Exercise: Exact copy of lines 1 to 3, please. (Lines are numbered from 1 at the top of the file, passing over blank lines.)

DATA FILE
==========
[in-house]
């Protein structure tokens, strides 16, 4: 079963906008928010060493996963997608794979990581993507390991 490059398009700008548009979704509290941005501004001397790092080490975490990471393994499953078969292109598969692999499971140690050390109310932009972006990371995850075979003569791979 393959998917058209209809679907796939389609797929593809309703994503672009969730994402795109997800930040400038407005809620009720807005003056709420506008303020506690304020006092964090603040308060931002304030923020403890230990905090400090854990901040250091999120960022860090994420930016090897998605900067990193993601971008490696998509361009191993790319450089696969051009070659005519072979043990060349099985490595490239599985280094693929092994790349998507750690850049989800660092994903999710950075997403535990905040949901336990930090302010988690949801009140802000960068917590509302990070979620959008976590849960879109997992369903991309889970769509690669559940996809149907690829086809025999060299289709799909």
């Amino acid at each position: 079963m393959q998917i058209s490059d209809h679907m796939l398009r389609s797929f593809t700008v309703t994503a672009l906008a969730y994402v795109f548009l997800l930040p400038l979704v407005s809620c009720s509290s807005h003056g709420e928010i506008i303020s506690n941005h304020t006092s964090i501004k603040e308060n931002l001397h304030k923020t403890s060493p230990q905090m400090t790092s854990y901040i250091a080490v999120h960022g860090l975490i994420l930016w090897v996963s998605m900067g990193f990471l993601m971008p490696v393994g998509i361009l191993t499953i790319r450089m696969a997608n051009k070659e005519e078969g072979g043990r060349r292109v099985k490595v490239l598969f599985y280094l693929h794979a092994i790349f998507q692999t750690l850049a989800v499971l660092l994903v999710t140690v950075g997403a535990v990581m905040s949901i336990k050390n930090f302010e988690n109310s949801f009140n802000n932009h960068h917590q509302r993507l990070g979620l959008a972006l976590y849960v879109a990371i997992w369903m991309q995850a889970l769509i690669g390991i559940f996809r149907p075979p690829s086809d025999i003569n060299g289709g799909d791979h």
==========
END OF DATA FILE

[in-house]
């Protein structure tokens, strides 16, 4: 079963906008928010060493996963997608794979990581993507390991 490059398009700008548009979704509290941005501004001397790092080490975490990471393994499953078969292109598969692999499971140690050390109310932009972006990371995850075979003569791979 393959998917058209209809679907796939389609797929593809309703994503672009969730994402795109997800930040400038407005809620009720807005003056709420506008303020506690304020006092964090603040308060931002304030923020403890230990905090400090854990901040250091999120960022860090994420930016090897998605900067990193993601971008490696998509361009191993790319450089696969051009070659005519072979043990060349099985490595490239599985280094693929092994790349998507750690850049989800660092994903999710950075997403535990905040949901336990930090302010988690949801009140802000960068917590509302990070979620959008976590849960879109997992369903991309889970769509690669559940996809149907690829086809025999060299289709799909």
């Amino acid at each position: 079963m393959q998917i058209s490059d209809h679907m796939l398009r389609s797929f593809t700008v309703t994503a672009l906008a969730y994402v795109f548009l997800l930040p400038l979704v407005s809620c009720s509290s807005h003056g709420e928010i506008i303020s506690n941005h304020t006092s964090i501004k603040e308060n931002l001397h304030k923020t403890s060493p230990q905090m400090t790092s854990y901040i250091a080490v999120h960022g860090l975490i994420l930016w090897v996963s998605m900067g990193f990471l993601m971008p490696v393994g998509i361009l191993t499953i790319r450089m696969a997608n051009k070659e005519e078969g072979g043990r060349r292109v099985k490595v490239l598969f599985y280094l693929h794979a092994i790349f998507q692999t750690l850049a989800v499971l660092l994903v999710t140690v950075g997403a535990v990581m905040s949901i336990k050390n930090f302010e988690n109310s949801f009140n802000n932009h960068h917590q509302r993507l990070g979620l959008a972006l976590y849960v879109a990371i997992w369903m991309q995850a889970l769509i690669g390991i559940f996809r149907p075979p690829s086809d025999i003569n060299g289709g799909d791979h």